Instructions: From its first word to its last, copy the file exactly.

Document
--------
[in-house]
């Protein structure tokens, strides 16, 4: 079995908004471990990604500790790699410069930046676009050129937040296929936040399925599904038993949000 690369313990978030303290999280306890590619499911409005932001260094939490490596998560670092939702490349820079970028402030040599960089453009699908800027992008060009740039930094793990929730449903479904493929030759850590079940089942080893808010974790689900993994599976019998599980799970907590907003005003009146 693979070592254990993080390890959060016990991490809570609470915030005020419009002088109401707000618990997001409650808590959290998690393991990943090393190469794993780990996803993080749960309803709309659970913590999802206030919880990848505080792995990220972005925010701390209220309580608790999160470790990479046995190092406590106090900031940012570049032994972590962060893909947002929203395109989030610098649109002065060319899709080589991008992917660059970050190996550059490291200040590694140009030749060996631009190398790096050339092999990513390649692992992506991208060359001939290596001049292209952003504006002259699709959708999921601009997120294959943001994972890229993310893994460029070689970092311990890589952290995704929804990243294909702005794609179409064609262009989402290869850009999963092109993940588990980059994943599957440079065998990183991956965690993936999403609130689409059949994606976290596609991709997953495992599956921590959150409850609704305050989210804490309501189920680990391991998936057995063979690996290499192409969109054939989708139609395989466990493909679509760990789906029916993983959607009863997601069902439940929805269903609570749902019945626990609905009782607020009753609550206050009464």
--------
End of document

[in-house]
């Protein structure tokens, strides 16, 4: 079995908004471990990604500790790699410069930046676009050129937040296929936040399925599904038993949000 690369313990978030303290999280306890590619499911409005932001260094939490490596998560670092939702490349820079970028402030040599960089453009699908800027992008060009740039930094793990929730449903479904493929030759850590079940089942080893808010974790689900993994599976019998599980799970907590907003005003009146 693979070592254990993080390890959060016990991490809570609470915030005020419009002088109401707000618990997001409650808590959290998690393991990943090393190469794993780990996803993080749960309803709309659970913590999802206030919880990848505080792995990220972005925010701390209220309580608790999160470790990479046995190092406590106090900031940012570049032994972590962060893909947002929203395109989030610098649109002065060319899709080589991008992917660059970050190996550059490291200040590694140009030749060996631009190398790096050339092999990513390649692992992506991208060359001939290596001049292209952003504006002259699709959708999921601009997120294959943001994972890229993310893994460029070689970092311990890589952290995704929804990243294909702005794609179409064609262009989402290869850009999963092109993940588990980059994943599957440079065998990183991956965690993936999403609130689409059949994606976290596609991709997953495992599956921590959150409850609704305050989210804490309501189920680990391991998936057995063979690996290499192409969109054939989708139609395989466990493909679509760990789906029916993983959607009863997601069902439940929805269903609570749902019945626990609905009782607020009753609550206050009464």